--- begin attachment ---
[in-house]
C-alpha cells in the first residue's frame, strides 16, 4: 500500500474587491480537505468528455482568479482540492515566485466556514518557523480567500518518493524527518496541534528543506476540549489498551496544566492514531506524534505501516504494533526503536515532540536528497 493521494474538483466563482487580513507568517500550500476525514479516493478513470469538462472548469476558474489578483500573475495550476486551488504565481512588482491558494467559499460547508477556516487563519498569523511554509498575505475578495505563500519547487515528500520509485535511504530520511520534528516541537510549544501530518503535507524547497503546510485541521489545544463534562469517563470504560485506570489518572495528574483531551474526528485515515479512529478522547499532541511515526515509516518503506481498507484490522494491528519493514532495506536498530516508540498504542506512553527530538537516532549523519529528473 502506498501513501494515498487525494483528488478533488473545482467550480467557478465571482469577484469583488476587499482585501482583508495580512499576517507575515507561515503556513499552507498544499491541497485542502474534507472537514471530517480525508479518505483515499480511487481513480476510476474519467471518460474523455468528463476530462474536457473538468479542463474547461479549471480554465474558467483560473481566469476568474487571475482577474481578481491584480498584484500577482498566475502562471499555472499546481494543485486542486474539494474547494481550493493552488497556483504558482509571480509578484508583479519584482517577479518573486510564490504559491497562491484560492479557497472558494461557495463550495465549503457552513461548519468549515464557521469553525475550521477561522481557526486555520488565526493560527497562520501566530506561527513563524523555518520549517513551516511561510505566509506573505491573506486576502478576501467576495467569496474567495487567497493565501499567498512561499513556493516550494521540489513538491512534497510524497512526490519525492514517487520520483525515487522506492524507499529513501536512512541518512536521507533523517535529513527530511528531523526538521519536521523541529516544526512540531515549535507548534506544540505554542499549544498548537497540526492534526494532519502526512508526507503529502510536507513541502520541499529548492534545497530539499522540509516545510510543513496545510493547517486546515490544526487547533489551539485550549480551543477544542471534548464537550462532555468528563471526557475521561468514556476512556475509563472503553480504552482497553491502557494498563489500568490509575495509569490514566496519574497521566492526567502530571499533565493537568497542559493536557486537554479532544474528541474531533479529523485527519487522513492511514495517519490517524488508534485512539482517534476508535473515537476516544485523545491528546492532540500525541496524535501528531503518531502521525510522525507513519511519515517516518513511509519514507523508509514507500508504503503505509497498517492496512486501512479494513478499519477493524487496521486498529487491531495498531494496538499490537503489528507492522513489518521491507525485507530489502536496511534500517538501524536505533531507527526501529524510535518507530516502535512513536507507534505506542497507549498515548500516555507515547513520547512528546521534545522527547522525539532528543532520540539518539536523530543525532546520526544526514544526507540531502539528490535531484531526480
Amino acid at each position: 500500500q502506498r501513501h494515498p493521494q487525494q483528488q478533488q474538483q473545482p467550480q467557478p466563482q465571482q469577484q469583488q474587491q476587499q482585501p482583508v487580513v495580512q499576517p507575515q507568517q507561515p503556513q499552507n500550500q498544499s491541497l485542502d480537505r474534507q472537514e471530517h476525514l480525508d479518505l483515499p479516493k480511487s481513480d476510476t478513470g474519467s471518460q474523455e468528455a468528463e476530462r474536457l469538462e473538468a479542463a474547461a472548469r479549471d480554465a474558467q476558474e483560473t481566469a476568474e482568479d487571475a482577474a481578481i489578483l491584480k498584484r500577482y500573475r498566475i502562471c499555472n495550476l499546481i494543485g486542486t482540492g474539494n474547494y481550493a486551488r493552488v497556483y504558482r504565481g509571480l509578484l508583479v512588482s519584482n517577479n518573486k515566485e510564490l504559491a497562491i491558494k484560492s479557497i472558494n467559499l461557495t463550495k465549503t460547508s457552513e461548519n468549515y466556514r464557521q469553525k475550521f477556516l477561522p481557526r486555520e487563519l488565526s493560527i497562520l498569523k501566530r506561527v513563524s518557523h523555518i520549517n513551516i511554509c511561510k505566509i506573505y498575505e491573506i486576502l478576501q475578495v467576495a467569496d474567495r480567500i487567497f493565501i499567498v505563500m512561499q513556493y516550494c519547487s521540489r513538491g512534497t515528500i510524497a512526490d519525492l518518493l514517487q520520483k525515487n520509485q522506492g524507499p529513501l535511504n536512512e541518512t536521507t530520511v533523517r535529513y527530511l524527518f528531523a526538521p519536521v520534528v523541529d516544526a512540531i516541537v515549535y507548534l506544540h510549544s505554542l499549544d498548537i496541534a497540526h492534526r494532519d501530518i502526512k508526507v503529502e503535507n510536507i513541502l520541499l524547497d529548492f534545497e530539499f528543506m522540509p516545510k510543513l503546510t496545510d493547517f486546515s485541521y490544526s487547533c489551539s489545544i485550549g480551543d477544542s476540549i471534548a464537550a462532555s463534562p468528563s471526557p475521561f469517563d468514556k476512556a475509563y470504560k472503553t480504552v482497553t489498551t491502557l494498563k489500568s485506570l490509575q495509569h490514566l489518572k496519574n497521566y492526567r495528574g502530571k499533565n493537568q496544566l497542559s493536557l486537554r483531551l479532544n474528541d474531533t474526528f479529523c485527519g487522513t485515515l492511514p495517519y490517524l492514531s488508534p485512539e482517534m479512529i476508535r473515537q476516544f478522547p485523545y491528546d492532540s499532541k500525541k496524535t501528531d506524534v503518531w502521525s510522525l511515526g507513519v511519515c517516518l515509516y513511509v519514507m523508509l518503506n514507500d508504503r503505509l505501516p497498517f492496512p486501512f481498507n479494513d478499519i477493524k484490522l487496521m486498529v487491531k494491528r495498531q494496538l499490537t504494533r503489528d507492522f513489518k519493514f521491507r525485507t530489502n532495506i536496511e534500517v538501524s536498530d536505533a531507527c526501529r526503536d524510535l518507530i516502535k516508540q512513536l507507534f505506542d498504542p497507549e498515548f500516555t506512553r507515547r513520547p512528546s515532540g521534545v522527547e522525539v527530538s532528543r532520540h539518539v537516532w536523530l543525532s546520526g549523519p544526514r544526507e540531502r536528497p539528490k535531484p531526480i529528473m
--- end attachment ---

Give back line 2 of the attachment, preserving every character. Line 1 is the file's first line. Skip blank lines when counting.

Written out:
C-alpha cells in the first residue's frame, strides 16, 4: 500500500474587491480537505468528455482568479482540492515566485466556514518557523480567500518518493524527518496541534528543506476540549489498551496544566492514531506524534505501516504494533526503536515532540536528497 493521494474538483466563482487580513507568517500550500476525514479516493478513470469538462472548469476558474489578483500573475495550476486551488504565481512588482491558494467559499460547508477556516487563519498569523511554509498575505475578495505563500519547487515528500520509485535511504530520511520534528516541537510549544501530518503535507524547497503546510485541521489545544463534562469517563470504560485506570489518572495528574483531551474526528485515515479512529478522547499532541511515526515509516518503506481498507484490522494491528519493514532495506536498530516508540498504542506512553527530538537516532549523519529528473 502506498501513501494515498487525494483528488478533488473545482467550480467557478465571482469577484469583488476587499482585501482583508495580512499576517507575515507561515503556513499552507498544499491541497485542502474534507472537514471530517480525508479518505483515499480511487481513480476510476474519467471518460474523455468528463476530462474536457473538468479542463474547461479549471480554465474558467483560473481566469476568474487571475482577474481578481491584480498584484500577482498566475502562471499555472499546481494543485486542486474539494474547494481550493493552488497556483504558482509571480509578484508583479519584482517577479518573486510564490504559491497562491484560492479557497472558494461557495463550495465549503457552513461548519468549515464557521469553525475550521477561522481557526486555520488565526493560527497562520501566530506561527513563524523555518520549517513551516511561510505566509506573505491573506486576502478576501467576495467569496474567495487567497493565501499567498512561499513556493516550494521540489513538491512534497510524497512526490519525492514517487520520483525515487522506492524507499529513501536512512541518512536521507533523517535529513527530511528531523526538521519536521523541529516544526512540531515549535507548534506544540505554542499549544498548537497540526492534526494532519502526512508526507503529502510536507513541502520541499529548492534545497530539499522540509516545510510543513496545510493547517486546515490544526487547533489551539485550549480551543477544542471534548464537550462532555468528563471526557475521561468514556476512556475509563472503553480504552482497553491502557494498563489500568490509575495509569490514566496519574497521566492526567502530571499533565493537568497542559493536557486537554479532544474528541474531533479529523485527519487522513492511514495517519490517524488508534485512539482517534476508535473515537476516544485523545491528546492532540500525541496524535501528531503518531502521525510522525507513519511519515517516518513511509519514507523508509514507500508504503503505509497498517492496512486501512479494513478499519477493524487496521486498529487491531495498531494496538499490537503489528507492522513489518521491507525485507530489502536496511534500517538501524536505533531507527526501529524510535518507530516502535512513536507507534505506542497507549498515548500516555507515547513520547512528546521534545522527547522525539532528543532520540539518539536523530543525532546520526544526514544526507540531502539528490535531484531526480